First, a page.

Patt Morrison for January 10, 2011

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Jerry Brown’s budget – a day of reckoning

“Painful,” “a tough budget for tough times,” “a day of reckoning”… this is how the newly sworn in Governor Jerry Brown described his budget plan, the details of which he announced this morning. Brown is now responsible for the U.S. state with the biggest economy, the most numerous population and the reddest of red budget deficits - $28 billion. Digging California out of this hole won’t be easy, and he’ll very likely face opposition from lawmakers, unions, educators and every other group that will be affected by the promised cuts. An austerity budget, no gimmicks, no gridlock… just how is that going to work?
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Gabrielle Giffords was a gun-owning, Second Amendment advocate—the Congresswoman from Arizona, a state with perhaps the most lenient gun laws in the country, had at one point owned a Glock pistol, which is the same model of gun that was used to shoot her and 20 other people on Saturday. Among the many public policy issues that will be debated in the aftermath of the shooting, which gravely injured Rep. Giffords and killed six others, is gun control and whether any specific legislation or better enforcement of existing laws could have prevented or otherwise mitigated the damage done by the shooter Jared Lee Loughner. The ammunition magazine used by Loughner carried 31 bullets in it, enabling him to shoot 20 people in roughly 15 seconds—that clip could have been restricted in its availability if the assault weapons ban bill, which expired at the end of 2004, was renewed. Arizona is also one of the few states that permits residents to carry concealed weapons without a permit, which could have played a role in stopping Loughner’s rampage. Will the shooting of Rep. Giffords and her constituents have any impact on future gun laws?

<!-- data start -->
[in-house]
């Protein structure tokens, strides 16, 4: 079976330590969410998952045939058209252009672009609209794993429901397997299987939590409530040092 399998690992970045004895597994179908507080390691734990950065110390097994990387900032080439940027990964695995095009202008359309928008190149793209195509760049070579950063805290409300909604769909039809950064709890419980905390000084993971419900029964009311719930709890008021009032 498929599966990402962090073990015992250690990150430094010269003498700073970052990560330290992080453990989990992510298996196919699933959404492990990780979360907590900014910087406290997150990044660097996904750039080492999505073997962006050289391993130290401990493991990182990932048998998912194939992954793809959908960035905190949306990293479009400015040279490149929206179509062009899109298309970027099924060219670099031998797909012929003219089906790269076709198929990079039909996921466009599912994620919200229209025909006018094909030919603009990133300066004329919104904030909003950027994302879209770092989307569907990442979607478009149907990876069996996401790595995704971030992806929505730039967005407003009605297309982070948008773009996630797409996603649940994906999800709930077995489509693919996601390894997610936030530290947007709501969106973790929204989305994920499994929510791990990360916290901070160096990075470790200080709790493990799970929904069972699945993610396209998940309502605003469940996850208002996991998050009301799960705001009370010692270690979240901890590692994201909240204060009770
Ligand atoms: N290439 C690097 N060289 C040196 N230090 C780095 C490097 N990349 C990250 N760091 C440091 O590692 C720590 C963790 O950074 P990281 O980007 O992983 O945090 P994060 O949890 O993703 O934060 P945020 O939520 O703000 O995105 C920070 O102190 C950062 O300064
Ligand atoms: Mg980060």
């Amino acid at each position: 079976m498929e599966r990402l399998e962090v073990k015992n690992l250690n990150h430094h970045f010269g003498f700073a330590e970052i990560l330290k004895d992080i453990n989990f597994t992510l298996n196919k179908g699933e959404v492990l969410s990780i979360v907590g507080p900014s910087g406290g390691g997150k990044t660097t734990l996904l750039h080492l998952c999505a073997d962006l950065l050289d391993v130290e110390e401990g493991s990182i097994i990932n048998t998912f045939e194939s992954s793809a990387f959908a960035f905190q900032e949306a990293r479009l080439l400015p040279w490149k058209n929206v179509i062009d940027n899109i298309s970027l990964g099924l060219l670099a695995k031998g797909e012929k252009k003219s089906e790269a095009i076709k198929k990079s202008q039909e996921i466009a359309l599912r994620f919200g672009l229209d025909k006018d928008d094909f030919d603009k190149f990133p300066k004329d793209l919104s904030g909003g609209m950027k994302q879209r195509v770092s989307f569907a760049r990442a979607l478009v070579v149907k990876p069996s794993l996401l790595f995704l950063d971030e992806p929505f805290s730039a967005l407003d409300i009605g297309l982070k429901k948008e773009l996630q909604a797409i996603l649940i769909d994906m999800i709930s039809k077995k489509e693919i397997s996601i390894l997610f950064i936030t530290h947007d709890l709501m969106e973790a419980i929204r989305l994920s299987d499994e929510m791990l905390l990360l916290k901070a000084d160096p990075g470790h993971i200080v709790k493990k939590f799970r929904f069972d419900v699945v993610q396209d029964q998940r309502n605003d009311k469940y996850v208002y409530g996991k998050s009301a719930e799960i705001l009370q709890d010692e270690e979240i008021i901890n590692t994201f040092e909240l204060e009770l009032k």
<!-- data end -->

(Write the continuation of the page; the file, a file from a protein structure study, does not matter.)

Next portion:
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Even as the economy is struggling back to its feet, what are the major concerns for African Americans in the current political and economic climate? With his Poor People’s Campaign, started in 1967, Dr. King targeted income and housing relief for all the poor, not just blacks below the poverty line. Where are we 44 years later? Unemployment among the poor is extremely high, high school drop-out rates soar, obtaining housing and good nutrition is a challenge in low-income areas, and equality of justice sometimes seems impossible. Should we just give up on King’s dream? Reverend Eric Lee, of the Southern Christian Leadership Conference of Greater LA, and Professor Eddie Glaude of Princeton say no. What say you?
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